Travel back in time about 13,000 years to when the receding glacier left mounds of sand and gravel here in southern Wisconsin.

Over the millennia, plants evolved to thrive on this quick-draining soil, followed by bison and other grazers. The first peoples probably followed the game or the rivers into this area.

French explorers named the grasslands prairie. Europeans began to settle and farm the area in the 1800s.

Over the next 100-plus years, plows and pavement destroyed most of the prairie.

A few scraps remain.

Most of them have been identified, so finding 40 acres of it in Rock County was a surprise to longtime prairie preservation activists.

“This is a time capsule, is what this is,” said an excited Kevin Kawula last week as he walked a prairie remnant he discovered along County G south of Janesville, noting the wide variety of prairie plants that appeared at every turn.

Kawula is a volunteer coordinator for the Rock County Conservationists who also works with Green Rock Audubon Society and The Prairie Enthusiasts. He had permission from the Humane Society of Southern Wisconsin, which recently bought the land along Prairie Road and plans to build its new headquarters there.

Along for the tour was Nathan Gingerich of Applied Ecological Services of Brodhead and a Gazette photographer and reporter.

Most prairie remnants are less than 10 acres, and very few exceed 50 acres, according to the state Department of Natural Resources.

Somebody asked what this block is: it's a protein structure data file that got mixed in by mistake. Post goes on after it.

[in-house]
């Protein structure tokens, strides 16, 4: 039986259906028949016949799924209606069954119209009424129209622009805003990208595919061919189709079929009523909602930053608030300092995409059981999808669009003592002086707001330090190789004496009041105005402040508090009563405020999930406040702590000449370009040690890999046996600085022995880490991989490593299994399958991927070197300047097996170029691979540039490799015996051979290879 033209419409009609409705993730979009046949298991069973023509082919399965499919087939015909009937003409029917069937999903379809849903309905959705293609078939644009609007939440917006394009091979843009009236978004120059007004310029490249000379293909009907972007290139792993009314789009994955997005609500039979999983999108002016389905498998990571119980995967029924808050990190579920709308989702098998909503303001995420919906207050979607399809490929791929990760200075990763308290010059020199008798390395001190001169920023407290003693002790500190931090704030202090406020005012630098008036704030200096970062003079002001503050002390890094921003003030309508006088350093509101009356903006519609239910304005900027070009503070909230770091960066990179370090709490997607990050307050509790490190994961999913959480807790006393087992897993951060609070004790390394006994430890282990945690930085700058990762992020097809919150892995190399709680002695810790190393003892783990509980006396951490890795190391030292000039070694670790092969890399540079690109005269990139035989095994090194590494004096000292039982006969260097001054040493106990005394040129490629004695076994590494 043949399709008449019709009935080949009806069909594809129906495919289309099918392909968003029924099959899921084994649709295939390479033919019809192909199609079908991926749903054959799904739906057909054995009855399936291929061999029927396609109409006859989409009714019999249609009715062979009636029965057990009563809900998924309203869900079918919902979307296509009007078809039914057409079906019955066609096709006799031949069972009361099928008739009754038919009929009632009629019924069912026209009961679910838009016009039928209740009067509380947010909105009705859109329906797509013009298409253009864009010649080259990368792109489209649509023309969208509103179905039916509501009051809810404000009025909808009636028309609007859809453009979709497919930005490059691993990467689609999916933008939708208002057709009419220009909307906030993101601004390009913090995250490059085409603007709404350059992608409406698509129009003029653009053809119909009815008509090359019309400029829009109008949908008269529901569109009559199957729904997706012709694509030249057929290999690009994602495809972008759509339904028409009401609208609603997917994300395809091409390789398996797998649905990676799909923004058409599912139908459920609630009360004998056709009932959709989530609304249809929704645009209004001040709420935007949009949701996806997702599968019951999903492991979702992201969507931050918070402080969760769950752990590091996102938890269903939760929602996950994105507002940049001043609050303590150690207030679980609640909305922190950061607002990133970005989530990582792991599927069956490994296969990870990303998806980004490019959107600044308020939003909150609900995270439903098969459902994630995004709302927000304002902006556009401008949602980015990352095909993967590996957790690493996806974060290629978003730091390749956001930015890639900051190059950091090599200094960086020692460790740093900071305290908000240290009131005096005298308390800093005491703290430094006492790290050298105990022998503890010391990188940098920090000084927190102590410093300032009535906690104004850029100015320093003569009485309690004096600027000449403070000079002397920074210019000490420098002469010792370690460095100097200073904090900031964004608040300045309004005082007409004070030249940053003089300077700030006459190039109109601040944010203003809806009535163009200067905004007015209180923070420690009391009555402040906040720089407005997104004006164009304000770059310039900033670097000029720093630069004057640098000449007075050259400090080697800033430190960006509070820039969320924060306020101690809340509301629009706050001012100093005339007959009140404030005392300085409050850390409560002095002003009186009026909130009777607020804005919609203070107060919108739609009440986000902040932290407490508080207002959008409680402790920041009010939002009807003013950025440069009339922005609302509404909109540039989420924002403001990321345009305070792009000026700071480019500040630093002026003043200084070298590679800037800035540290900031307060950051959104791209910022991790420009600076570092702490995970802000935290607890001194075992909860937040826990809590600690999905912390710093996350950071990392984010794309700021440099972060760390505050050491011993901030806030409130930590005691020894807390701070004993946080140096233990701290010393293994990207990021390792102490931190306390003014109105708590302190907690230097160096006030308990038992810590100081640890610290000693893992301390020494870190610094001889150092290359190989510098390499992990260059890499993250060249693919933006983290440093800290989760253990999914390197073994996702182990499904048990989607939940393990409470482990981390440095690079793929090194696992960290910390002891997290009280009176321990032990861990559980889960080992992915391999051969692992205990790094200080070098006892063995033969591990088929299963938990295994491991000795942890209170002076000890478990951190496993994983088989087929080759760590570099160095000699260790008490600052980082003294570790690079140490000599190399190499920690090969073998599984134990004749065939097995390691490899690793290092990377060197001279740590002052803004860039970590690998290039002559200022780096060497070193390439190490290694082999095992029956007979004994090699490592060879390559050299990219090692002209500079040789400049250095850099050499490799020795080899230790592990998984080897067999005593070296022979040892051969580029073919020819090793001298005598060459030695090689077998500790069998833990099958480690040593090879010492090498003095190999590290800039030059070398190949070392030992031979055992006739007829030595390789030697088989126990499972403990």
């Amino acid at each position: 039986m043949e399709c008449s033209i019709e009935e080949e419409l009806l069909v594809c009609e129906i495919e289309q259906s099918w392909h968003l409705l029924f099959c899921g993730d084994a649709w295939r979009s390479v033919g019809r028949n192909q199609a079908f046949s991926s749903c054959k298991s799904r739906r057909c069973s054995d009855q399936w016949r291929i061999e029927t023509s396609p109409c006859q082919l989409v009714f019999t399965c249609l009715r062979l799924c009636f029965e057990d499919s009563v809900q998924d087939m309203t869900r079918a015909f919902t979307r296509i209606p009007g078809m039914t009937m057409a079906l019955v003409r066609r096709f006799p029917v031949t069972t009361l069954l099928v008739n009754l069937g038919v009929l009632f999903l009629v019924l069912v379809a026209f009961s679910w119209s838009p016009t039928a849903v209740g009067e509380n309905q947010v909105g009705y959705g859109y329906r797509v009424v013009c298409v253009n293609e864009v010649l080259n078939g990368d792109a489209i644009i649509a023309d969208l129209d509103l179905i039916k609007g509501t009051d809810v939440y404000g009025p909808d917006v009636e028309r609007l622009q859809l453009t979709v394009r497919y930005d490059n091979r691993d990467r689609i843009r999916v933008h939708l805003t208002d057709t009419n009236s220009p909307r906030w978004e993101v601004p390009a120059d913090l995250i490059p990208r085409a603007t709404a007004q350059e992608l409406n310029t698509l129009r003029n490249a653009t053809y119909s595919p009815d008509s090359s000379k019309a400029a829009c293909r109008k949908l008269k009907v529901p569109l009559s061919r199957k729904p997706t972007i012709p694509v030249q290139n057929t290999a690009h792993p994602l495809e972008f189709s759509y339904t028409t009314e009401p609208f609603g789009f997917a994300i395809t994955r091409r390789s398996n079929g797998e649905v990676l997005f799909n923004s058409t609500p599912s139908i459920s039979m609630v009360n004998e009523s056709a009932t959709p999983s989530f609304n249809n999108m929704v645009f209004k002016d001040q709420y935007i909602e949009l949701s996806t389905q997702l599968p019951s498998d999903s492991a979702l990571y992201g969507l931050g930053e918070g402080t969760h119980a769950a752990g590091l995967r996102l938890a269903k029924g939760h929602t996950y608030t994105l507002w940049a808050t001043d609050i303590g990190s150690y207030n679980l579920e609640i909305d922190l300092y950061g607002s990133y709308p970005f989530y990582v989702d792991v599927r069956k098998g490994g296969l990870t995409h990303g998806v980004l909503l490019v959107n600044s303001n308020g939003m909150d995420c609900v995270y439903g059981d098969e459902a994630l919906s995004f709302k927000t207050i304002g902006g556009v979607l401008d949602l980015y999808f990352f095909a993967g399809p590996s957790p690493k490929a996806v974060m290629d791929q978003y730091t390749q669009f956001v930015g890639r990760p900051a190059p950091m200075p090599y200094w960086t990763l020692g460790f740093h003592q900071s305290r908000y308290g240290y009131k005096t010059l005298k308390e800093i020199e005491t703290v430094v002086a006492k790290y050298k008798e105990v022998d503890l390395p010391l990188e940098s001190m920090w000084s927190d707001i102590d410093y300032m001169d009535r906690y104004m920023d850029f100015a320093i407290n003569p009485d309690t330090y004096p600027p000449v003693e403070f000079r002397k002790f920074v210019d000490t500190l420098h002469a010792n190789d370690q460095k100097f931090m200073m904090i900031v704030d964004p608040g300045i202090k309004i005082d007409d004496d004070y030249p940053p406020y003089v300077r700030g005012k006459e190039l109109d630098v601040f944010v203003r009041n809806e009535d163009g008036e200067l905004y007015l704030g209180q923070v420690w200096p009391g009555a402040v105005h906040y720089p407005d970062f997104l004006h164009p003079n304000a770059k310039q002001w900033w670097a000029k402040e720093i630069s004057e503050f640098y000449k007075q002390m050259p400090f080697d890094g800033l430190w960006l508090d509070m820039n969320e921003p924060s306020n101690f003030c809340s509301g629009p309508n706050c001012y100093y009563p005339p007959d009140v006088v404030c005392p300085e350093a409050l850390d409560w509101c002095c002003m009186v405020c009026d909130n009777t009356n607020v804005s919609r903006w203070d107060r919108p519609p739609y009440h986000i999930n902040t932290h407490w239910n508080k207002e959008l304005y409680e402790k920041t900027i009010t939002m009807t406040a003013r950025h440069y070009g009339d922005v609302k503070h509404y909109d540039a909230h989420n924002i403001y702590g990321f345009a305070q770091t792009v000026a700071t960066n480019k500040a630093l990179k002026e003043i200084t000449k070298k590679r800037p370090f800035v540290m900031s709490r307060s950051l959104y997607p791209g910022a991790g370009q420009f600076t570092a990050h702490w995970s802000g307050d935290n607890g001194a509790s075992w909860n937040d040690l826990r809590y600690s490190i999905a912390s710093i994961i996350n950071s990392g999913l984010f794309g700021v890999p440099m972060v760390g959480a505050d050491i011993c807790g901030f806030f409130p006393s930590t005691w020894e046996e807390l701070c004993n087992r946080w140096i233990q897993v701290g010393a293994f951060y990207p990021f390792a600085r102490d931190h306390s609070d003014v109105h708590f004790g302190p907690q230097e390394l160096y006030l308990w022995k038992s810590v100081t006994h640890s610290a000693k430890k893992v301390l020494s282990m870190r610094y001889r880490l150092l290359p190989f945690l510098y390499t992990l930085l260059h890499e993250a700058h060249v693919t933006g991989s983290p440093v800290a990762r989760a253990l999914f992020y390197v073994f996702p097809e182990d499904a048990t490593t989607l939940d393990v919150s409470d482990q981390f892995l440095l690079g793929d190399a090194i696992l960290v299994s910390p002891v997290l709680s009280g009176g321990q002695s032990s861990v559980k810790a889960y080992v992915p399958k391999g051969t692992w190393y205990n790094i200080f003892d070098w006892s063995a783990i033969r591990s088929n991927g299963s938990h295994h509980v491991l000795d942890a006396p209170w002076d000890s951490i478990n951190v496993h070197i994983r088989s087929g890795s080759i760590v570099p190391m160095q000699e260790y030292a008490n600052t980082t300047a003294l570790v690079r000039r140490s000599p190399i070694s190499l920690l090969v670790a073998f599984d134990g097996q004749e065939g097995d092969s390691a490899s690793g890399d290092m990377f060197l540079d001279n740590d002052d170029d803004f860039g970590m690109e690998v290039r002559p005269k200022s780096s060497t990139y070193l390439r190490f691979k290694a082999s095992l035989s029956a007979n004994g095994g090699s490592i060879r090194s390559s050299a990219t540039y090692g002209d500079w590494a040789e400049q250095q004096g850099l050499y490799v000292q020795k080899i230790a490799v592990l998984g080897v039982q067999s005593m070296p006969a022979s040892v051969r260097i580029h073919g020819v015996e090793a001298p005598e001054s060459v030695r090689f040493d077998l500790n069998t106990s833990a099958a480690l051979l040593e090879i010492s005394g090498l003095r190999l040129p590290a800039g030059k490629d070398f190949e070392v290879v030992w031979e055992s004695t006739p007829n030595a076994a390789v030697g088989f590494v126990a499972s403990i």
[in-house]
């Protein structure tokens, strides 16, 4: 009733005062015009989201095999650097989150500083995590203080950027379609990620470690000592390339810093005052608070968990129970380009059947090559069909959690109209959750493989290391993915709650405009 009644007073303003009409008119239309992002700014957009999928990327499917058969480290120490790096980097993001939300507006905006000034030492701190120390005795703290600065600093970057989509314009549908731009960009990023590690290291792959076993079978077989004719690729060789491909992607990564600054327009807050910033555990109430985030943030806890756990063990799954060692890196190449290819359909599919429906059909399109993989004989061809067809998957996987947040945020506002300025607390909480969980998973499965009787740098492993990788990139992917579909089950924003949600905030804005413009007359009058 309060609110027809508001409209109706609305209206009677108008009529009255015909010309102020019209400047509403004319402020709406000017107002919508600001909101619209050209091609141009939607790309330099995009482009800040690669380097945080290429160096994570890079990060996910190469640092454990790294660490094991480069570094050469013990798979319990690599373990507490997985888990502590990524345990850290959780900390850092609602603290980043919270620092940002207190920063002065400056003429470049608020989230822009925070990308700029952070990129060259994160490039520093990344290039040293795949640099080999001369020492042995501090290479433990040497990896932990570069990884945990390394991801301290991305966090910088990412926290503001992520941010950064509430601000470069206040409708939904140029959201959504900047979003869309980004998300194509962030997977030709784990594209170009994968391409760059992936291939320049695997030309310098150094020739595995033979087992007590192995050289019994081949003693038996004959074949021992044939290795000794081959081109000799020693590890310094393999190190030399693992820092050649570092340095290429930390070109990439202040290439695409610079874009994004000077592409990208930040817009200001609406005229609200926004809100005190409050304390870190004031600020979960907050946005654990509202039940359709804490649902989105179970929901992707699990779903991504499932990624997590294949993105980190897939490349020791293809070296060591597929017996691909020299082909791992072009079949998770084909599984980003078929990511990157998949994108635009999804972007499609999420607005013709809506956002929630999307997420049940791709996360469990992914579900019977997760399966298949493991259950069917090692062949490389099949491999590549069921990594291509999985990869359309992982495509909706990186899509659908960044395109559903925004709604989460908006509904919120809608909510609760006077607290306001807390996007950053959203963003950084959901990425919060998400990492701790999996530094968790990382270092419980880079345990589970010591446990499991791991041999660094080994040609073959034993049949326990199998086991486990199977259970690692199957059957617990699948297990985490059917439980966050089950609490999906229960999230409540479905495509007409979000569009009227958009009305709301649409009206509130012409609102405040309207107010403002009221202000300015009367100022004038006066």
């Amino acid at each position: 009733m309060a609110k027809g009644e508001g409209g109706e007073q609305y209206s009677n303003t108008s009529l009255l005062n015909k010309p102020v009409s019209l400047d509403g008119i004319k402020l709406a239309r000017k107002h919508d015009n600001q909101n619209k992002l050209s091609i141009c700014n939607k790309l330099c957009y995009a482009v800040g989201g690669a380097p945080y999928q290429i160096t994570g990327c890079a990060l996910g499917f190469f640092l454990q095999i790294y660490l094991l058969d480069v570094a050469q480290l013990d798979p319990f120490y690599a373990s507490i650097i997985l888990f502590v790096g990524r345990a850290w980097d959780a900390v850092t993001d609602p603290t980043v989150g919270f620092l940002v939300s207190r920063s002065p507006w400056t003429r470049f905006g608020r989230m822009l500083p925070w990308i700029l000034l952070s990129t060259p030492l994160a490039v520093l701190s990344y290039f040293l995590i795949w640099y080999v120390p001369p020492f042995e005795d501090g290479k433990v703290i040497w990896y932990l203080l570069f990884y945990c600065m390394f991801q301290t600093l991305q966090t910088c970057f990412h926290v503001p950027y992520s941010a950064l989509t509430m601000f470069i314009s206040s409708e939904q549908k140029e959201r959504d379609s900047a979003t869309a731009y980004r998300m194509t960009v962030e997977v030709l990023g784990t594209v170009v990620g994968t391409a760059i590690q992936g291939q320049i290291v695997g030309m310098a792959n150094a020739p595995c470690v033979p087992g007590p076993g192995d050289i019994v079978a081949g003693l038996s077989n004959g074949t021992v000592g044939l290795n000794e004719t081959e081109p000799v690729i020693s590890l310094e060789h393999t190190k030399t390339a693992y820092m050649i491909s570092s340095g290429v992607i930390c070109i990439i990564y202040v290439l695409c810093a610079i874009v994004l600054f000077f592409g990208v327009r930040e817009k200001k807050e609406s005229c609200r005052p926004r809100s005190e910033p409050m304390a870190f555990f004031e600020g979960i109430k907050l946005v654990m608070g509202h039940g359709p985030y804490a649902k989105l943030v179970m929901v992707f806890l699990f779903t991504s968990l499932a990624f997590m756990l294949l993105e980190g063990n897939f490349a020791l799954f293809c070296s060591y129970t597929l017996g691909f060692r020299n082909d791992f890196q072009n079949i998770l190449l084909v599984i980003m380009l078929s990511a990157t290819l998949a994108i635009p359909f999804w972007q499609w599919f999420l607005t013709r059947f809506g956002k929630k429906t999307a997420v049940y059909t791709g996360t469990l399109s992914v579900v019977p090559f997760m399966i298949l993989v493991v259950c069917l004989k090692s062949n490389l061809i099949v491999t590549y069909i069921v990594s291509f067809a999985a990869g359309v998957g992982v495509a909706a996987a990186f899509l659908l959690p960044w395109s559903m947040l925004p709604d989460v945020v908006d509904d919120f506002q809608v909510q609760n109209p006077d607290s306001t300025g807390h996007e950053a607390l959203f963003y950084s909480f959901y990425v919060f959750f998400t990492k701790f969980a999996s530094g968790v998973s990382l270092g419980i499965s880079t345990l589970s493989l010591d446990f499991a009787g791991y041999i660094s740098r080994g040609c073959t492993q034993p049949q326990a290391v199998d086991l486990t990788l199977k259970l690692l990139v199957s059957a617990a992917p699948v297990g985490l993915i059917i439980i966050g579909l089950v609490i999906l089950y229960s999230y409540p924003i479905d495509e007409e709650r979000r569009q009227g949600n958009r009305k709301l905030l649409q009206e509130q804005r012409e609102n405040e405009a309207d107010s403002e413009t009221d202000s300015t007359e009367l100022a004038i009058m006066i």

A short list of the plants dotting the prairie grasses here: whorled milkweed; harebell; blue vervain; fringed puccoon; purple prairie clover; Illinois tick trefoil and bergamot, also known as beebalm, which has become popular with gardeners who want to attract bees and butterflies.

“This is all marble seed,” Kawula said excitedly as he stood in a small opening surrounded by bushes as five monarchs flitted around him.

There’s also one plant that is listed as endangered in Wisconsin, Hill’s thistle.

Kawula and Gingerich walked through thick brush to a grassy knoll.

“This is exceedingly rare to find,” Kawula said of the little hilltop because it was filled with prairie plants and no “weeds.”

The land is rich with a wide variety of prairie plants, Gingerich said.

“This would be very hard for a person to achieve by restoration,” Gingerich said. “… You kind of expect to find a few of these species in a pasture somewhere, but this is pretty impressive.”

“I think it’s pretty exciting to find something natural still hanging on in our modern Rock County world, especially in the quarry district,” Kawula said, referring to the sand-and-gravel operations a short distance down the road.

Kawula noticed the hilly land recently. He was driving by when he saw telltale signs that maybe a prairie remnant was hiding there.

He saw cattle grazing across Prairie Road, and he knew that land too hilly for plowing often was used for grazing, and grazing meant the prairie had a chance to survive.

So Kawula found aerial photographs of the area and researched historical records going back to 1834. One photograph showed a different coloration than surrounding farmland, another hint that prairie plants were there. The native plants hold their green when non-natives turn brown in the summer.

Buckthorn and other invasive trees and bushes are encroaching on the prairie plants, but Kawula believes the prairie will return if the brush is cleared.

“Between the prairie, the wildflowers and a little tree called the Iowa crabapple, it’s a really nice place,” Kawula enthused.

The Iowa crabapple is the only native American crab, he said.

Kawula hopes to give a formal presentation to the humane society, with a recommendation of where to build and how to help the prairie remnant to survive.


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